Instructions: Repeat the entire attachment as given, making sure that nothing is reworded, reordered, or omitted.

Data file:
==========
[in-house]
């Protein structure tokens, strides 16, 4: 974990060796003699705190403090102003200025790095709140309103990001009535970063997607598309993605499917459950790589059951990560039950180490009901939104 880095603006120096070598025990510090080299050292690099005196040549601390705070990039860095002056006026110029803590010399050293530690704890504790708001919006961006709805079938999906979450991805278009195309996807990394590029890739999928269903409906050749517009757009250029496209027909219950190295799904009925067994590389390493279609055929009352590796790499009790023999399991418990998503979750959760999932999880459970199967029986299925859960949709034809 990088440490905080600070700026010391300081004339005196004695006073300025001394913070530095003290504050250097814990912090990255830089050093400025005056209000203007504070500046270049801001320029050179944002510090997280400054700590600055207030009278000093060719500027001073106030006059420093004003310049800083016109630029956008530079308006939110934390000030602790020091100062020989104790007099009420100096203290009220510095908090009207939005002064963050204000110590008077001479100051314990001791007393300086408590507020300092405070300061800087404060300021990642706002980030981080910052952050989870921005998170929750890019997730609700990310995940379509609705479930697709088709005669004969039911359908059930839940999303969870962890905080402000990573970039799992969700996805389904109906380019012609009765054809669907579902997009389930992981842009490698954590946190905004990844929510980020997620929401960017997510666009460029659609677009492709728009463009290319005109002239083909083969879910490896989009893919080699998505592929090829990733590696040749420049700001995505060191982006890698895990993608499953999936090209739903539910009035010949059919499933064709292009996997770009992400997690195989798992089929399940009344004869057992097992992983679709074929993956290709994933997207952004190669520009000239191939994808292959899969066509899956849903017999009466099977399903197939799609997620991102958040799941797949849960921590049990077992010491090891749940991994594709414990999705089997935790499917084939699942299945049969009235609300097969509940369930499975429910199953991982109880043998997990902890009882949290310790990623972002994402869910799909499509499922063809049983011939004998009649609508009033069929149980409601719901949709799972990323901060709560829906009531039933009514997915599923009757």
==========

[in-house]
């Protein structure tokens, strides 16, 4: 974990060796003699705190403090102003200025790095709140309103990001009535970063997607598309993605499917459950790589059951990560039950180490009901939104 880095603006120096070598025990510090080299050292690099005196040549601390705070990039860095002056006026110029803590010399050293530690704890504790708001919006961006709805079938999906979450991805278009195309996807990394590029890739999928269903409906050749517009757009250029496209027909219950190295799904009925067994590389390493279609055929009352590796790499009790023999399991418990998503979750959760999932999880459970199967029986299925859960949709034809 990088440490905080600070700026010391300081004339005196004695006073300025001394913070530095003290504050250097814990912090990255830089050093400025005056209000203007504070500046270049801001320029050179944002510090997280400054700590600055207030009278000093060719500027001073106030006059420093004003310049800083016109630029956008530079308006939110934390000030602790020091100062020989104790007099009420100096203290009220510095908090009207939005002064963050204000110590008077001479100051314990001791007393300086408590507020300092405070300061800087404060300021990642706002980030981080910052952050989870921005998170929750890019997730609700990310995940379509609705479930697709088709005669004969039911359908059930839940999303969870962890905080402000990573970039799992969700996805389904109906380019012609009765054809669907579902997009389930992981842009490698954590946190905004990844929510980020997620929401960017997510666009460029659609677009492709728009463009290319005109002239083909083969879910490896989009893919080699998505592929090829990733590696040749420049700001995505060191982006890698895990993608499953999936090209739903539910009035010949059919499933064709292009996997770009992400997690195989798992089929399940009344004869057992097992992983679709074929993956290709994933997207952004190669520009000239191939994808292959899969066509899956849903017999009466099977399903197939799609997620991102958040799941797949849960921590049990077992010491090891749940991994594709414990999705089997935790499917084939699942299945049969009235609300097969509940369930499975429910199953991982109880043998997990902890009882949290310790990623972002994402869910799909499509499922063809049983011939004998009649609508009033069929149980409601719901949709799972990323901060709560829906009531039933009514997915599923009757």